St. Albert has many top-notch sports facilities that attract -people from all over the region. But it hasn’t always been that way. There was a time, not so long ago, when St. Albert’s athletes had to wait for Mother Nature’s permission before they could play their sports. Hockey was purely a winter affair, and if you wanted to swim, you’d have to wait for those hot summer days to make a pool out of your skating rink. It’s been a long road, but thanks to our sports complexes, those days are now behind us.
In the early days of St. Albert, seasonal outdoor facilities were all that were needed to support the needs of the small community. But in the late 1960s, the town’s population started booming, and city council decided that proper facilities were needed to meet the recreational desires of the growing population. And so, in 1971, the town’s first indoor ice rink was built on the corner of St. Thomas and Perron Street, the aptly named St. Albert Arena. It was a humble arena by today’s standards, featuring a single sheet of ice and some basic bleachers to match, but its mere existence ensured that young St. Albert skaters, like Mark Messier and Troy Murray, would always have a place to practice, no matter the season.
The popularity of the St. Albert Arena spurred city council to start planning its next big recreational projects. 1978 saw the opening of both the Akinsdale Arena and the Fountain Park Recreation Centre, home to St. Albert’s first indoor pool. The Grosvenor pool had served St. Albert well for many years, but Fountain Park opened up more options for local swimmers. A competition pool, a leisure pool and a kids’ pool meant that swimmers of all kinds could finally co–exist happily and, most importantly, could keep swimming all through the winter. Additionally, racquetball courts and multi-purpose rooms were built to ensure that any future indoor recreation needs could be satisfied.
St. Albert has always been a city that loves its hockey. Even the two indoor rinks of the 1970s could not satiate the rising demand for more ice, and so in 1983, the new Kinex Arena opened its doors, promising oppor-tunities to schedule not only hockey games but also figure skating competitions and public skate nights.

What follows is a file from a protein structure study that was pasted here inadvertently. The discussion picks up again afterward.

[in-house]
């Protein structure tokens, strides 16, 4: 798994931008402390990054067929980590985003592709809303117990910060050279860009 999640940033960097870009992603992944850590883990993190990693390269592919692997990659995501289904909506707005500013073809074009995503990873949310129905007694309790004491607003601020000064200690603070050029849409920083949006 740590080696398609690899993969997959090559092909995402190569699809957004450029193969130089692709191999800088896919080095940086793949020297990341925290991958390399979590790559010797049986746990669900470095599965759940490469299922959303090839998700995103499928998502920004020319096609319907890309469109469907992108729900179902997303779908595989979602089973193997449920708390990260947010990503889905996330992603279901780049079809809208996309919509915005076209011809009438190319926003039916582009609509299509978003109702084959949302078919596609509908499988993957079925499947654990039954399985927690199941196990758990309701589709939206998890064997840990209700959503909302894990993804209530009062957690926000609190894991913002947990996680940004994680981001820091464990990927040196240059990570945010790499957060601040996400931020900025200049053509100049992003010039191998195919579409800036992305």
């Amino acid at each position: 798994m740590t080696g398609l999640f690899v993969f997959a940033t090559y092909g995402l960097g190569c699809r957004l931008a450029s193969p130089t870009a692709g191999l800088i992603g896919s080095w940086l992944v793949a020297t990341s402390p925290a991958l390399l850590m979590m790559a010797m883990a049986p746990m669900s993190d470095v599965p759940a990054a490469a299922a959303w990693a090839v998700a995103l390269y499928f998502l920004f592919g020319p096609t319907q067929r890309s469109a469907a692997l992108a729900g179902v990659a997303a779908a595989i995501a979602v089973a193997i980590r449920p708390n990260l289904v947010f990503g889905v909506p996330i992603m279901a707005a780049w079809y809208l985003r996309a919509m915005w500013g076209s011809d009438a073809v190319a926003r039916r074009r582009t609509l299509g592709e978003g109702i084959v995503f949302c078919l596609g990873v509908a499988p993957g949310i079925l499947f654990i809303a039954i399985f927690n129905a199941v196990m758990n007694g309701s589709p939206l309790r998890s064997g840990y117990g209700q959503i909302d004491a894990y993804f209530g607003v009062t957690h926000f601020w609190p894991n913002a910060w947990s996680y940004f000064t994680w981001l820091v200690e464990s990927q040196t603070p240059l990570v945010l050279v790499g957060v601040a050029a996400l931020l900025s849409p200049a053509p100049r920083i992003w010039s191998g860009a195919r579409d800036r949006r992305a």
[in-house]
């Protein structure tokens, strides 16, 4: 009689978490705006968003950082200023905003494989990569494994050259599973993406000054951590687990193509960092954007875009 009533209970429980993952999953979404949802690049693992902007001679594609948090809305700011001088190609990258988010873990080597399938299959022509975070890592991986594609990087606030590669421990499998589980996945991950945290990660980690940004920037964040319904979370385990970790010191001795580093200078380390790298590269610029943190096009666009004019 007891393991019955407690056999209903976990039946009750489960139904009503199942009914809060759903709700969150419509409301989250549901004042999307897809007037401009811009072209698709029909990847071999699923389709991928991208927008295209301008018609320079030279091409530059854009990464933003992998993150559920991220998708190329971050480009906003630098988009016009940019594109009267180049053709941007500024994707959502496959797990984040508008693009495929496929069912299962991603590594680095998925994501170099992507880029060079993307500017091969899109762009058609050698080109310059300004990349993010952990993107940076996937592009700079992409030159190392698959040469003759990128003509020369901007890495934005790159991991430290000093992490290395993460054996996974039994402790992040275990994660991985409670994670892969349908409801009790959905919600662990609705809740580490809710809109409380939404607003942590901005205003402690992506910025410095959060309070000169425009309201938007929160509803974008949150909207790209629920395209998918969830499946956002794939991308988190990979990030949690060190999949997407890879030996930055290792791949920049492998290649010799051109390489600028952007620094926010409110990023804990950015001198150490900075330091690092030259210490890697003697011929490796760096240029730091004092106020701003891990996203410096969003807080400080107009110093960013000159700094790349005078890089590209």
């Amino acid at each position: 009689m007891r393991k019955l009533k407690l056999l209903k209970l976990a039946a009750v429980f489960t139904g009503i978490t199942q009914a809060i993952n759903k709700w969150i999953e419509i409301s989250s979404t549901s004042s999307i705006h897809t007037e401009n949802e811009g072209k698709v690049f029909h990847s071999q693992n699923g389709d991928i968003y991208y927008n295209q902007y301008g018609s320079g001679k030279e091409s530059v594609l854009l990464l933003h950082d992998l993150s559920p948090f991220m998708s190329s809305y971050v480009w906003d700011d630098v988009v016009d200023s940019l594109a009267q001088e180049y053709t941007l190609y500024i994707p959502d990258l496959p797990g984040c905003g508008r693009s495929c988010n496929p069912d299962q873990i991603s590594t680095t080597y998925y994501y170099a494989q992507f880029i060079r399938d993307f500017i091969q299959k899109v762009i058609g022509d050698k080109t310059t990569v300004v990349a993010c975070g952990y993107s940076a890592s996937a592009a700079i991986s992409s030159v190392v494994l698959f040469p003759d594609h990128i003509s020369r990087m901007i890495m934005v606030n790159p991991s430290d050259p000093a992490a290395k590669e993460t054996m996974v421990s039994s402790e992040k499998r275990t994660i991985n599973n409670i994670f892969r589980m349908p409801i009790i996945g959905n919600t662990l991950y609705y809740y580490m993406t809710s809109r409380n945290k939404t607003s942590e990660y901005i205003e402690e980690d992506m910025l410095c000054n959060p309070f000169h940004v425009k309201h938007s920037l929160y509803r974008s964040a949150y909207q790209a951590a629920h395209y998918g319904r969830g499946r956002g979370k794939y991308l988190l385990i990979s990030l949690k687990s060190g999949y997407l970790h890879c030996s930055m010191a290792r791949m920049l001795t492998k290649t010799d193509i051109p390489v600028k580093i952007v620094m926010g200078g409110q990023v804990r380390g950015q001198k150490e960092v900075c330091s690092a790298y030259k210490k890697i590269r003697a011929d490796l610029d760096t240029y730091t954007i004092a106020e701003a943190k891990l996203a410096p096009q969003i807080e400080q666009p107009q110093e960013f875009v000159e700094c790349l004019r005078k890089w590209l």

By the mid 80s, the St. Albert Arena was beginning to show its age. In 1984, city council authorized a new paint job to beautify the 13-year-old arena. Artist Grant Leier was hired for the project, and his design was so striking that it redefined the whole identity of the rink. The iconic Ducky Dome was born.
1992 was a busy year for St. Albert sports complexes. The Campbell Twin Arenas opened its doors for the first time, and in the same year, the Ducky Dome closed its doors for good. The new twin-ice arenas had made the 21-year-old arena obsolete, and it was decided that it would be demolished. Though the Ducky Dome hasn’t existed for almost a quarter-century now, it is still remembered fondly as a treasured part of St. Albert’s past.
In the early 2000s, a new sports venue that truly completed St. Albert’s collection of athletic facilities was constructed. Servus Place opened its doors in 2006, growing around the existing infrastructure of the old Campbell Arenas. With the inclusion of running tracks, a fitness centre, soccer fields and more, Servus was designed to bring in a variety of business from all over the region.
It’s hard to imagine what St. Albert’s next athletic facility would look like, as we seem to have all of our needs met. Whether you’re a winter or a summer athlete, the multiplex facilities spread across the city have room set aside for you to hone your skills (or just keep in shape) all year round. t8n
Fountain Park Rec Centre may be a community staple today, but for years prior to its construction, debates raged over the location, the cost and whether or not St. Albert would even use something so strange as an indoor pool.